CHOICE has launched an investigation into Kmart, Bunnings and The Good Guys after it learned they appear to be using (and storing!) facial recognition data of customers in their stores. In case you needed another reason to wear a mask.

CHOICE asked 25 Aussie retailers if they use facial recognition data and analysed their privacy policies. Based on both their policies and responses, it seems only Kmart, Bunnings and The Good Guys were actually capturing faceprints (AKA the unique biometric data of your face).

The companies’ privacy policies can be found online, but as CHOICE consumer data advocate Kate Bower pointed out, “because we’re talking about in-person retail shops, it’s likely that no one is reading a privacy policy before they go into a store.”

The Good Guys’ policy says cameras may capture an image of someone’s face to track them through the store and it may be stored for future visits. It justifies this as “strictly for the purposes of security and theft prevention and managing/improving customer experiences at our store”. Sighs in surveillance capitalism.

CHOICE staff actually went to Kmart, Bunnings and The Good Guys to suss out if they had signs alerting customers of the data storing. It turns out Kmart and Bunnings did, but the signs were “small” and “inconspicious”. In Kmart’s condition of entry sign, which warns customers that bags must be presented to staff for checking, it also says the store has “24-hour CCTV coverage, which includes facial recognition technology”.

CHOICE reckons that because most customers would probably miss these small signs, “the collection of biometric data in such a manner may be in breach of the Privacy act”.

“The use of facial recognition by Kmart, Bunnings and The Good Guys is a completely inappropriate and unnecessary use of the technology,” Bower said.

“Discreet signage and online privacy policies are not nearly enough to adequately inform shoppers that this controversial technology is in use. The technology is capturing highly personal data from customers, including infants and children.”

While Kmart and The Good Guys didn’t respond to CHOICE’s questions about why they think its appropriate to use facial recognition technology in their stores, Bunnings did.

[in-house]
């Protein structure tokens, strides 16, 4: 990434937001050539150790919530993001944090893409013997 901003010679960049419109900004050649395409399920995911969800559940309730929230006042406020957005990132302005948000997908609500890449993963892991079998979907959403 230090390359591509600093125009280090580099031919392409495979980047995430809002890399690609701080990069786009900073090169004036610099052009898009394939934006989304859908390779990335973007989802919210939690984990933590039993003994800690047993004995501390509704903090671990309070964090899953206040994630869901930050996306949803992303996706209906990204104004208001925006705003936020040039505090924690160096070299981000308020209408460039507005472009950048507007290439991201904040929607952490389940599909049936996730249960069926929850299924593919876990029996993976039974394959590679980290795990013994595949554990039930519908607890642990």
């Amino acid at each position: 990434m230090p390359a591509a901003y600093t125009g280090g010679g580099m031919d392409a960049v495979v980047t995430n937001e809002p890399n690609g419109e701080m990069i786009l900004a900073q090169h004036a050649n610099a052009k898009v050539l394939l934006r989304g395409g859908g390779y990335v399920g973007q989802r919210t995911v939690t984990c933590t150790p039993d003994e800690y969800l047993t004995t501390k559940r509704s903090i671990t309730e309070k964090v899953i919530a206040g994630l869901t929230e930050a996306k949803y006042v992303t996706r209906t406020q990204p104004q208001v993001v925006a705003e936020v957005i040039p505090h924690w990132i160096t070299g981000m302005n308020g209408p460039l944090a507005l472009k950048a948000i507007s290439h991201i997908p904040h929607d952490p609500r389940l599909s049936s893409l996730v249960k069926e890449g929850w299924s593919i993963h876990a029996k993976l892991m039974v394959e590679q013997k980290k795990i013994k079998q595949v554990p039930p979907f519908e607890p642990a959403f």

Bunnings’ chief operating officer Simon McDowell told CHOICE facial recognition technology prevents theft and “poor behaviour”.

“At selected stores our CCTV systems utilise facial recognition technology, which is used to help identify persons of interest who have previously been involved in incidents of concern in our stores,” he said. So, don’t shoplift at Bunnings kids.

“We let customers know about our use of CCTV and facial recognition technology through signage at our store entrances and also in our privacy policy, which is available on our website.

“It’s really important to us that we do everything we can to discourage poor behaviour in our stores, and we believe this technology is an important measure that helps us to maintain a safe and secure environment for our team and customers.”

A Kmart spokesperson told PEDESTRIAN.TV the brand uses facial recognition “to prevent incidents of concern”.

“At Kmart we are trialling facial recognition in a small number of stores for the limited purposes of safety and loss prevention (such of reducing refund fraud),” the spokesperson said.

“We are committed to keeping personal information private and protected in compliance with privacy law.

“We make our customers aware of facial recognitional through our conditions of entry signage in participating stores and through our Kmart privacy policy.”

So, is this all legal?

It can be, but only if it meets certain requirements.

Your biometric information is considered “sensitive data”, which means there’s a much higher standard for how and why it’s kept. According to the Privacy Act, a company needs a pretty good reason to collect it, and those reasons need to outweigh the harm involved in storing such important info.

“Using facial recognition technology in this way is similar to Kmart, Bunnings or The Good Guys collecting your fingerprints or DNA every time you shop,” CHOICE’s Kate Bower said, per news.com.au.

“Businesses using invasive technologies to capture their customers’ sensitive biometric information is unethical and is a sure way to erode consumer trust.”

Hence CHOICE’s investigation.

“We believe that these retail businesses are disproportionate in their over collection of this information, which means that they may be in breach of the Privacy Act,” Bower said.

“We intend to refer them to the Information Commissioner on that basis.”

Whether or not these companies are found to be breaching the privacy act, I think there’s one important thing we can take away from this: wear a goddamn mask.